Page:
In message <[log in to unmask]> [log in to unmask] writes:
> with ref to the "success" of PSYCHO and the awful "failure" of PEEPING TOM,
> enticknap's comments placing this development in historical context is
> extraordinarily enlightening . . . but i wonder if we need to go to that info
> in order to explain the reception of the two films . . . for it still seems to
> me pretty obvious that the narration of PSYCHO brings its "perverse" subject
> matter much closer to main stream classical genre cinema while the narration
> PT encourages the kinds of difficult audeince repsonses that are almost
> guaranteed to lead to resistance
> in other words, can't a formal or rhetorical analysis of the films serve as
> as a historicist account to explain the differences in reception?
> mike frank
I'd agree with you. Peeping Tom, like Henry, Portrait of a Serial
Killer, denies the audience enjoyment through handling and presentation:
too much of the violence is left stark and unappealing. It's and
intersting corrolation between the receptions of Psycho and Peeping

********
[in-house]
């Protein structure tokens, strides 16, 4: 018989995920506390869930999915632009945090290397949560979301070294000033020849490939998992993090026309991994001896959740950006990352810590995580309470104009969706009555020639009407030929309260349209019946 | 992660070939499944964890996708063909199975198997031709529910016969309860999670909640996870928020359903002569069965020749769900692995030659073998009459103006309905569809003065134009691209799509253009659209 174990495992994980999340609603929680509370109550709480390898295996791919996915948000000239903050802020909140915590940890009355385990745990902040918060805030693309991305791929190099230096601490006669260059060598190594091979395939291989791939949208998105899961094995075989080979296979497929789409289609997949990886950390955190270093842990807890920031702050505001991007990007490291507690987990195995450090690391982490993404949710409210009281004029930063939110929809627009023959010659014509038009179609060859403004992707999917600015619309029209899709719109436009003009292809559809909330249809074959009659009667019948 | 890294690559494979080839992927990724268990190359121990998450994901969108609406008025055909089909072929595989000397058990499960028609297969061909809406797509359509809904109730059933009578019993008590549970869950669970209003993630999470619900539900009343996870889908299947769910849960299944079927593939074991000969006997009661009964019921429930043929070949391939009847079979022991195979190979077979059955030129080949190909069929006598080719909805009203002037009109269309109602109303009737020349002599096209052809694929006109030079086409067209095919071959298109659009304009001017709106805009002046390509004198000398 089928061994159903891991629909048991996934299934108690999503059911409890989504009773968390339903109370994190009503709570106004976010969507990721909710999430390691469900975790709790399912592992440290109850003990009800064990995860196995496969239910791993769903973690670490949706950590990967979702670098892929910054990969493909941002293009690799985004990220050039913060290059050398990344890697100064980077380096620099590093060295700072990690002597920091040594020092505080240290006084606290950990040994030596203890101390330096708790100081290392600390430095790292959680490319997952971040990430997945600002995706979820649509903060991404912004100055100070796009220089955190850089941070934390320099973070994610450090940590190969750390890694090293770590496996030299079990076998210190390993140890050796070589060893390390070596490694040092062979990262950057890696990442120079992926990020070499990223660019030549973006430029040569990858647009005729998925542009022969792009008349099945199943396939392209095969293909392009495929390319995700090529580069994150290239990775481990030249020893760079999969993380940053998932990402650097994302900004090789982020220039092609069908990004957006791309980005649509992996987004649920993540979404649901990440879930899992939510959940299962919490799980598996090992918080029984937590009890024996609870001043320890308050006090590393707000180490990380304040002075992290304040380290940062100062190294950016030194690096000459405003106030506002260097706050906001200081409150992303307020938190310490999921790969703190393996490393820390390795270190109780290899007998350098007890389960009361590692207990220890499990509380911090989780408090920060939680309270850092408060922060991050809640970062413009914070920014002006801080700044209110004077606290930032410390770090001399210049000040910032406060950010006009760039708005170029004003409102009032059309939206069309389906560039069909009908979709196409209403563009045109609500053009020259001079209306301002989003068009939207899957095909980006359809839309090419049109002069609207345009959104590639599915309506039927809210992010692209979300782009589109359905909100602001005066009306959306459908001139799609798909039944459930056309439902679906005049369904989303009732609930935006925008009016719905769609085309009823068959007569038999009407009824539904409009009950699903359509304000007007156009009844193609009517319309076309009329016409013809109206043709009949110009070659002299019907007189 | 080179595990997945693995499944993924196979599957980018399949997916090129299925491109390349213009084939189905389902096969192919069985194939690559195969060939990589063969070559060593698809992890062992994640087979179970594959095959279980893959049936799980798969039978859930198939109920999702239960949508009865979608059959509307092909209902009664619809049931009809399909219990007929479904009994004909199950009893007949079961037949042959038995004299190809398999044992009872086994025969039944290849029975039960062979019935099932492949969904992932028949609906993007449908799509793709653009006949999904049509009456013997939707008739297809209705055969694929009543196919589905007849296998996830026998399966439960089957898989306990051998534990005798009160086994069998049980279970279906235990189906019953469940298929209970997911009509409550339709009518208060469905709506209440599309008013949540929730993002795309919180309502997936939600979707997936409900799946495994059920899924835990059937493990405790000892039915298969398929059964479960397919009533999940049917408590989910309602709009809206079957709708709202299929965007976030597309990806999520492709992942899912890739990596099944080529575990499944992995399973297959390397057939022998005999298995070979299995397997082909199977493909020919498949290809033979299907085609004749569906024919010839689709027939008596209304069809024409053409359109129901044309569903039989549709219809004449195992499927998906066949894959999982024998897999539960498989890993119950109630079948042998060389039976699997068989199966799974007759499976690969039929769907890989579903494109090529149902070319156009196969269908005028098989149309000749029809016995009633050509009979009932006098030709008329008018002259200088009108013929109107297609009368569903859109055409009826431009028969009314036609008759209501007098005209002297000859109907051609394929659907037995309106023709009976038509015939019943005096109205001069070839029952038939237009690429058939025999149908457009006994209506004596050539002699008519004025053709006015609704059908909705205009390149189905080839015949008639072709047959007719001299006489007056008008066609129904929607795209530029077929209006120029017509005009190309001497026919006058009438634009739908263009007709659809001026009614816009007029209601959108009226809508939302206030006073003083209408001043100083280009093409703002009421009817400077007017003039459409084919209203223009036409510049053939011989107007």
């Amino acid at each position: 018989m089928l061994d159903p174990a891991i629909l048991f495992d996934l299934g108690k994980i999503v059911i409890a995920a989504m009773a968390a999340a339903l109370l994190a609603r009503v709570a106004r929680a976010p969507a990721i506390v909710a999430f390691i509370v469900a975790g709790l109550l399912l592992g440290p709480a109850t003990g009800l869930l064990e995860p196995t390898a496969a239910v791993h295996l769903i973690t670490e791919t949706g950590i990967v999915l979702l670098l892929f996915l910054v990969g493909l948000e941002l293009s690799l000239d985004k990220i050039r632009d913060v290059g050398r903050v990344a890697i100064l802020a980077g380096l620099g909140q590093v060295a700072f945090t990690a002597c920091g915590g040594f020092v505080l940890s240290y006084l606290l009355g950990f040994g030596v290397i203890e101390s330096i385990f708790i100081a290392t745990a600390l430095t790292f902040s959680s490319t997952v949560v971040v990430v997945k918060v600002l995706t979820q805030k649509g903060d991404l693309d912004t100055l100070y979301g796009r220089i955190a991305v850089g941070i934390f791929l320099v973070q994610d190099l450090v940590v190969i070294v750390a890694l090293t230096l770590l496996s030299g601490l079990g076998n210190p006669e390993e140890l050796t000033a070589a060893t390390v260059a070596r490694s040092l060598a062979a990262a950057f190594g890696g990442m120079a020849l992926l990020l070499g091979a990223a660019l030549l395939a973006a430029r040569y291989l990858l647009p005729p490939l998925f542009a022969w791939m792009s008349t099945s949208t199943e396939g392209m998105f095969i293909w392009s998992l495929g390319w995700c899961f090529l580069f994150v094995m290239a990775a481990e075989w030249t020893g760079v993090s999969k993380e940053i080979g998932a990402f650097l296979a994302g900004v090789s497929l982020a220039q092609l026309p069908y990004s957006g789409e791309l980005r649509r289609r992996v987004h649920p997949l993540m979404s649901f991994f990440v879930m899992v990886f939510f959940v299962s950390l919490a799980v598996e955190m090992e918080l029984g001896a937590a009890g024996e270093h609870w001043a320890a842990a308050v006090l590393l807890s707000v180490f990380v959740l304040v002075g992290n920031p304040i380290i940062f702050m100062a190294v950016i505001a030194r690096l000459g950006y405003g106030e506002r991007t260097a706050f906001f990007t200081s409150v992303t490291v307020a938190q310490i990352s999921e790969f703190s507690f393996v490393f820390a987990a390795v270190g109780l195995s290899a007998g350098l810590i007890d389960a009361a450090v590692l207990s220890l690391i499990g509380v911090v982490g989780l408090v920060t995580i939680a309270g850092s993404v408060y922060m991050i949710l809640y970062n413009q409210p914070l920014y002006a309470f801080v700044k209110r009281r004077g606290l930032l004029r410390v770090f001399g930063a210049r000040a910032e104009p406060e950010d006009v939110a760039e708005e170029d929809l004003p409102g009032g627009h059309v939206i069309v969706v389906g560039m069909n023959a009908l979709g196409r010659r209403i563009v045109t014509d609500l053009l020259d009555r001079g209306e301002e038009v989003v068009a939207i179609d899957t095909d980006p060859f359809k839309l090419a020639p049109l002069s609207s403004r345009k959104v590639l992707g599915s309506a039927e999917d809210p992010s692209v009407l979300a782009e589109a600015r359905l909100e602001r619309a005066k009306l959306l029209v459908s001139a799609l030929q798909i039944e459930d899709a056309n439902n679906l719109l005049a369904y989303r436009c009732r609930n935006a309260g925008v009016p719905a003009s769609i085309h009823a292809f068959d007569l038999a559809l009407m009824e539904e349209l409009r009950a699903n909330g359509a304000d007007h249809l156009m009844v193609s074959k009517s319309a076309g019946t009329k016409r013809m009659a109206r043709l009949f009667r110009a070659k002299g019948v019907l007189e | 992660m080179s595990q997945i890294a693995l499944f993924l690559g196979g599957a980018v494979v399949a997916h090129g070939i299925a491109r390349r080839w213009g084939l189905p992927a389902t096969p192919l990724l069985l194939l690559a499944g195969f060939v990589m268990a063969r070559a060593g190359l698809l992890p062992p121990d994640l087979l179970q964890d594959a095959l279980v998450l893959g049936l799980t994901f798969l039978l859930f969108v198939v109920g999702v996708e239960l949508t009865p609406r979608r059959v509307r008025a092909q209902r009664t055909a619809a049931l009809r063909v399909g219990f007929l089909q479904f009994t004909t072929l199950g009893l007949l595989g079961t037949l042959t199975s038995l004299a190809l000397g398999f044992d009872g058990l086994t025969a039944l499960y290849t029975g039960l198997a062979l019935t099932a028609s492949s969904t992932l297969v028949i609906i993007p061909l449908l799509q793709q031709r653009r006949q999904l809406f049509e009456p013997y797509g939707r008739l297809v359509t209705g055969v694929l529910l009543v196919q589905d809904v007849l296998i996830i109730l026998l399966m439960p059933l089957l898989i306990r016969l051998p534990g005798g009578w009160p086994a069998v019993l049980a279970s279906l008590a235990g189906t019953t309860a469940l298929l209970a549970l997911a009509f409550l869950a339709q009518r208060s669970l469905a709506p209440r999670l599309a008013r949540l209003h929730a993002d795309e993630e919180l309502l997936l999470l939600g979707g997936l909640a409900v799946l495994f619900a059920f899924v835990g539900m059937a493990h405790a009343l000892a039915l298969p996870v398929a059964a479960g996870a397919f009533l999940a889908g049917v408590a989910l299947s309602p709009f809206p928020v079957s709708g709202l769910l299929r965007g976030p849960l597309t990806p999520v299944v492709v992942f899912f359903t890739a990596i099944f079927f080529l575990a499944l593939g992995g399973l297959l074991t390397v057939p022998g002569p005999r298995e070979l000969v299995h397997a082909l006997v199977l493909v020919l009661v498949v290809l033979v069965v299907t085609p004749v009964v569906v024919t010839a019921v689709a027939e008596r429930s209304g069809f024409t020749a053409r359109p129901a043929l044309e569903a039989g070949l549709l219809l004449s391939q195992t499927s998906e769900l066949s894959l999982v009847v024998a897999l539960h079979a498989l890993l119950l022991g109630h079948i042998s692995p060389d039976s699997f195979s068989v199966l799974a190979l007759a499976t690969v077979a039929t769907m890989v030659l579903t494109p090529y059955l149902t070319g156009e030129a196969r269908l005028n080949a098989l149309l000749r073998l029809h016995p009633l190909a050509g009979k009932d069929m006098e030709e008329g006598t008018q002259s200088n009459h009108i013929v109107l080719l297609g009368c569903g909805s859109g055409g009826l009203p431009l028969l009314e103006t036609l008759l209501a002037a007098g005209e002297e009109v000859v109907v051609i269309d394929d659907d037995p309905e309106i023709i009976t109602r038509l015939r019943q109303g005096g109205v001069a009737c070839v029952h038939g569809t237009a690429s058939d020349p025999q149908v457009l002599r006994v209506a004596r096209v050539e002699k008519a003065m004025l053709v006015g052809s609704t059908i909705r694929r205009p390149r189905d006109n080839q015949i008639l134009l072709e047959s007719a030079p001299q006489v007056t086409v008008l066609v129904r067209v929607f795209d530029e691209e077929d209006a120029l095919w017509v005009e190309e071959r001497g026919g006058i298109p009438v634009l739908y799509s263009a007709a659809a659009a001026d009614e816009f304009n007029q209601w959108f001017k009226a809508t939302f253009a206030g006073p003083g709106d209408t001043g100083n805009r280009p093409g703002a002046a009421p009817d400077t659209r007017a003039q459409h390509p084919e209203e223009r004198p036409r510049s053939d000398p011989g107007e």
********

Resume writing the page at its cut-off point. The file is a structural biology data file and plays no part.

Tom, and Silence of The Lambs and Henry, Portait of a Serial Killer.
One the 'popular' side, we have Psycho and Silence of the Lambs, dealing
with the same level of violence and criminal killing as Peeping Tom
and Henry, both of them firmly on the 'unpopular' side. Having broken
down the editing structure of Silence and comparing it to Henry, there
is a 'cinematic' appeal to Silence, that Henry, in my opinion, lacks.
The same can be said between Psycho and Peeping.
Having said that, one of my main complaints with Peeping Tom is how
unbeleivable I always found the deaths, and the obsession. I first
saw Peeping Tom as a young child: like many in my generation film was
visite upon me early, via late night television. Being incredibly
lucky, and living in a house of adults who all got up to go to work at
4am, I spent my nights quietly glued to illicit tv! (Although my first
memory of it, is watching it on the Saturday evening slot in full
compay of the adults. )
Peeping Tom *never* scared me. *never* felt logical, or consistent, and I
never felt I was 'in' the movie the way you fall into others. It's only
as an adult I can make qualitive judgements based on form and style. Those
adult judgements are only ever going to back up the main, original
reaction: it's boring. Unlike Henry, - which I activiely dislike, and
hated watching. Needless to say, I love Psycho, and adored Silence
at the time it was released, although I find that less satisfying after about
40 viewings over the years.
"Nunc denum intellego." dixit Winnie ille Pu. "Stultus
et delusus fui." dixit "Et ursus sine ullo cerebro sum."
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